The trial court erred by granting a motion to compel defendant Brame’s response to deposition questions in this state action involving misappropriation of funds when he had previously given relevant testimony in a deposition as part of federal bankruptcy/equitable distribution proceedings. The federal bankruptcy/equitable distribution proceeding is a separate proceeding from the state court action, and defendant’s waiver of his right against self- incrimination in the federal proceeding did not apply in the state court action.â€?


“…   An analogous issue arose in State v. Pearsall, 38 N.C. App. 600, 248 S.E.2d 436 (1978). Pearsall involved an armed robbery in which two defendants were charged, then tried separately. One defendant, Williams, after being convicted, entered notice of appeal. Williams then provided self-incriminating testimony at her co-defendant’s first trial. However, when Williams was called as a witness at the co-defendant’s second trial, she refused to testify, exercising her Fifth Amendment rights. Noting that Williams’ own appeal was still pending at the time she refused to testify when called as a witness in the second trial, we held that her testimony in the first trial did not operate as a waiver of her Fifth Amendment rights in the second trial. “


“It is the majority view that a witness who testifies to incriminating matters in one proceeding does not thereby waive the right to refuse to answer as to such matters on subsequent, separate, or independent trial or hearing.� Id. at 603, 248 S.E.2d at 438 (citations omitted).�


“… Mudd is readily distinguishable. A civil deposition in state court is manifestly different from an equitable distribution/bankruptcy proceeding in federal court. Not only are there significant procedural and jurisdictional differences, the two depositions have different purposes. Brame’s deposition in the bankruptcy matter pertained to resolution of equitable distribution matters between Brame and his former spouse; the attempted deposition in the case at bar apparently related to his authority to act on behalf of plaintiffs. Unlike the defendant in Mudd, Brame was not being asked to provide details underlying earlier testimony he had provided in the same type of proceeding before the same court. Therefore, Brame was entitled to exercise his right against self-incrimination under the Fifth Amendment of the United States Constitution, and the trial court erred when it granted Centura’s motion to compel Brame to answer deposition questions.â€?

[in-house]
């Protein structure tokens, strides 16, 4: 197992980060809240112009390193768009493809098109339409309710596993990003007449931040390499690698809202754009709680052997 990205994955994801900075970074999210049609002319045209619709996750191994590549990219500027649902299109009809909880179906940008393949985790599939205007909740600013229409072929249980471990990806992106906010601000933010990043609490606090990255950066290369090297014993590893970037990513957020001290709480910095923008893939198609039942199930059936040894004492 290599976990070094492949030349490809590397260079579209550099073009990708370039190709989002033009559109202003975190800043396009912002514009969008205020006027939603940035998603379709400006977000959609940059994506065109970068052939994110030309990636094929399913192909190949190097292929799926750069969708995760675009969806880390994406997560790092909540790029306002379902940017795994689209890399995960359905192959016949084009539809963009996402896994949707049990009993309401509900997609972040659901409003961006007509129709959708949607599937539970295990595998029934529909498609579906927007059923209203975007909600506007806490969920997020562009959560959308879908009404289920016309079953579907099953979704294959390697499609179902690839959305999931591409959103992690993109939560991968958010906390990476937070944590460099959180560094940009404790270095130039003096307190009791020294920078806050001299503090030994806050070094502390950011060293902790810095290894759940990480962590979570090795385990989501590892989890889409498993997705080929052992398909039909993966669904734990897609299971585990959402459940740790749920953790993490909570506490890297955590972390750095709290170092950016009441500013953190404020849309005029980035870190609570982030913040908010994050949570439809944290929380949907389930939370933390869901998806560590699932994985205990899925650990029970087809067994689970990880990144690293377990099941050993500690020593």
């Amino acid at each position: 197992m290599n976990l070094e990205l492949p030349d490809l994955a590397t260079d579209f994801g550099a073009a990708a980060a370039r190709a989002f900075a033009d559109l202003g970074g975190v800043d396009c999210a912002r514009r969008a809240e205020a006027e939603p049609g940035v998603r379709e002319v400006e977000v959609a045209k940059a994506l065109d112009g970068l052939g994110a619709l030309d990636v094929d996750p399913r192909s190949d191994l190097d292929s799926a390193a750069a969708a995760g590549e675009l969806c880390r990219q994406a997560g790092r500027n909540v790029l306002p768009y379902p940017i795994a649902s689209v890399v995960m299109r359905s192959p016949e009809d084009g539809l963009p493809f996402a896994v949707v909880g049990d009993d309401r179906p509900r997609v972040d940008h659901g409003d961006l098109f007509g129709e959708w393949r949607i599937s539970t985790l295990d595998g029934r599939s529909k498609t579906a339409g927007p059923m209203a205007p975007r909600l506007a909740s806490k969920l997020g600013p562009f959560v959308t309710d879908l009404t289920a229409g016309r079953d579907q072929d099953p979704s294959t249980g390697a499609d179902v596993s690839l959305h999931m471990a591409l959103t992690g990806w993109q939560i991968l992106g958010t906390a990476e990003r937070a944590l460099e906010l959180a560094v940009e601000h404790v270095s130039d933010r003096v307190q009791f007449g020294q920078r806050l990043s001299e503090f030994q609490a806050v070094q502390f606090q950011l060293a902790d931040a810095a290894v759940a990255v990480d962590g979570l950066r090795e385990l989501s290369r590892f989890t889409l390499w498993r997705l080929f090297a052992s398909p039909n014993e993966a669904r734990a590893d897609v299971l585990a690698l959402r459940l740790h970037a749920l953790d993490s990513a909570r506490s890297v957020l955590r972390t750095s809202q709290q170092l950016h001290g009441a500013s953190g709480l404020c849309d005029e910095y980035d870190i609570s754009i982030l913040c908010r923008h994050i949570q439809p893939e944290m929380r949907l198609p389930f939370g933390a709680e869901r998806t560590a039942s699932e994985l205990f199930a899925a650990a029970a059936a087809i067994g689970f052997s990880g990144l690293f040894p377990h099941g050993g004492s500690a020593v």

“… Accordingly, it is unnecessary to address Brame’s claim under Article I, Section 23 of the North Carolina Constitution. “[B]ecause the United States Constitution is binding on the states, the rights it guarantees must be applied to every citizen by the courts of North Carolina, so no citizen will be ‘accorded lesser rights’ no matter how we construe the state Constitution.â€? State v. Jackson, 348 N.C. 644, 648, 503 S.E.2d 101, 103 (1998). We have determined that Brame effectively invoked his Fifth Amendment right against self-incrimination when he was deposed in the case at bar; he has no lesser right under our state constitution.â€?




There are numerous cases which suggest that it is an appropriate, although not mandatory,  procedure for a civil trial to be delayed pending a criminal trial involving the same parties.


See: Volmar Distrib., Inc. v. New York Post Co., 152 F.R.D. 36 (S.D.N.Y. 1993)


“The strongest case for granting a stay is where a party under criminal indictment is required to defend a civil proceeding involving the same matter. While the Constitution does not mandate a stay in such circumstances, denying a stay might undermine a defendant’s Fifth Amendment privilege against self-incrimination. Refusing to grant a stay might also expand the rights of criminal discovery beyond the limits of Fed. R. Crim. P. 16(b), expose the basis of the defense to the prosecution in advance of trial, or otherwise prejudice the case.â€? 



There are also cases which suggest that if a judge orders a defendant to testify even though he has asserted his Fifth Amendment right not to testify, that the court may

automatically be granting immunity from criminal prosecution to the defendant.


Informal offers of immunity from tend to be binding in the federal courts out of fairness. The courts have developed a concept of ‘nonstatutory’ immunity whereby the courts will enforce informal or procedurally flawed grants of immunity on equitable grounds. This concept of immunity may apply when a court forces a defendant to testify even though he has asserted his Fifth Amendment right to remain silent.  Federal Courts have “honoredâ€? immunity agreements made by a state.